I shall leave the summary of this tiny state to Mr Leckey: "The streets of San Marino town are twisting and narrow, and if you were to scrunch up your eyes and allow your thoughts to wander a little, you could imagine life here in medieval times, the landscape not having changed all that much down the centuries. Eye-scrunching and thought-wandering are very necessary, however, as... contemporary San Marino is overwhelmingly the preserve of tourists, shopping for keepsakes from an astonishingly large number of souvenir shops. There scarely seemed to be any other shops at all, just mile after mile of emporia stocking all kinds of tourist tat."

Oh well. At least this account is nearer than I've ever got to the City State in the flesh, and its location within Italy led neatly on to an equally landlocked and locked-off state on my journey: the Vatican City.

Again, Colin never really got anywhere near to this tiny state; but let's face it - that is the experience of most tourists... And his chapter on the City also formed a nice introduction to the "Vatican City: City Of Secrets" book by John Follain.

Saturday, 19 September 2009

Leaving Italy.... well sort of.....!!

I have finished my Italian visit today, i.e: "The Mysterious Flame of Queen Loana" by Umberto Eco.

Brilliant, absolutely brilliant.. to be fair this was more about WWII-era Italy (through the memories of a 21st century Milanese bookseller in a coma) but I cannot complain. If this is - as reports suggest - the last ever novel by Umberto Eco, then I am delighted that it came along at just the right time to represent Italy.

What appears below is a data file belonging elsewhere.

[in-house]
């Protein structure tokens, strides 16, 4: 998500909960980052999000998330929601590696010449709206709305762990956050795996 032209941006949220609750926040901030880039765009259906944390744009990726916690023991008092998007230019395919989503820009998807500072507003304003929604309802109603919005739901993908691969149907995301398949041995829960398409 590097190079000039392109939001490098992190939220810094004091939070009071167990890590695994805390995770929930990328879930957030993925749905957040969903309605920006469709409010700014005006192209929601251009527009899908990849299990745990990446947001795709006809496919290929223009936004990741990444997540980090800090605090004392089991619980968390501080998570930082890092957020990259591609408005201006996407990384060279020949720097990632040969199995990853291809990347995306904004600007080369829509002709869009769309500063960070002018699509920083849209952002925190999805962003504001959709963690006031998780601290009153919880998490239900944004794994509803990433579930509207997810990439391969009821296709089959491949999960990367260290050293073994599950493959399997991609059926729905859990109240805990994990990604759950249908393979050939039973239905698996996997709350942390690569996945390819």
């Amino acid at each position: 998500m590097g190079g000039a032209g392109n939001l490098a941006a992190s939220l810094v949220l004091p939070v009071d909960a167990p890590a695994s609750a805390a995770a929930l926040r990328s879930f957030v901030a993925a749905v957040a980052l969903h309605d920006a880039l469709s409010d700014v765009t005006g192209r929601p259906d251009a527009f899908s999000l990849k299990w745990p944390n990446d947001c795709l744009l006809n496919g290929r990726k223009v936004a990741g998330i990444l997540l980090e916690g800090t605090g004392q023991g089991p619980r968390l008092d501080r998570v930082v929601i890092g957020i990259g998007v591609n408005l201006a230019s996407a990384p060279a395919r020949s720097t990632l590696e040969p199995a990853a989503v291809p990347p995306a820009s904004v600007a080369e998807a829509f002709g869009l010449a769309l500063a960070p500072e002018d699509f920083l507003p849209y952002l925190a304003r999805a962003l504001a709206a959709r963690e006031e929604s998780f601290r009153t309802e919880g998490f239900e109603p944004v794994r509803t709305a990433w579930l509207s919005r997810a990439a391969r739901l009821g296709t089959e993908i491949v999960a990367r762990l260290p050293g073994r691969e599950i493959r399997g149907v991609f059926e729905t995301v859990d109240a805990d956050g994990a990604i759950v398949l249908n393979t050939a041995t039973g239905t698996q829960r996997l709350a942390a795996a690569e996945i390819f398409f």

Of course Italy is a bit more complex than that! It also emcompasses two of Europe's tiniest states: San Marino and the Vatican City...

I was really struggling to find a representative work for San Marino and was very lucky to come across a book called "Dots on the Map" - a book by a certain Lancastrian called Colin Leckey, who travelled recently to the 7 smallest states of Europe.

Having finished with Italy I was delighted to have this tome to allow me to travel on to San Marino... though I also made the effort to read the chapters on my previously visited "Andorra" and "Monaco" countries; and found both of these chapters added a huge amount to my knowledge gleamed from the books relating to these countries that I read earlier on in my travels.

This book is a very engaging travelogue and - as well as being the sole representation of San Marino - it will serve as an additional resource to the later small 'states' I intend to visit (Vatican City, Liechtenstein, Gibraltar and the Faroe Islands)

In fact, without the inspiration of this book, Gibraltar and the Faroe Islands would not have featured in my list of places to visit, so many thanks to Colin for that also!

I'll catch up after my sojourn in San Marino!

Tuesday, 15 September 2009

Thank you to the National Library of Estonia

Just a quick note to give thanks to the National Library of Estonia - in particular Mari Kannusaar (Chief Specialist, International Relations) and Maire Liivamets (Maire Liivamets, Literary Consultant) - who kindly replied to my request for a representative book for Estonia - which obviously has a thriving literary movement.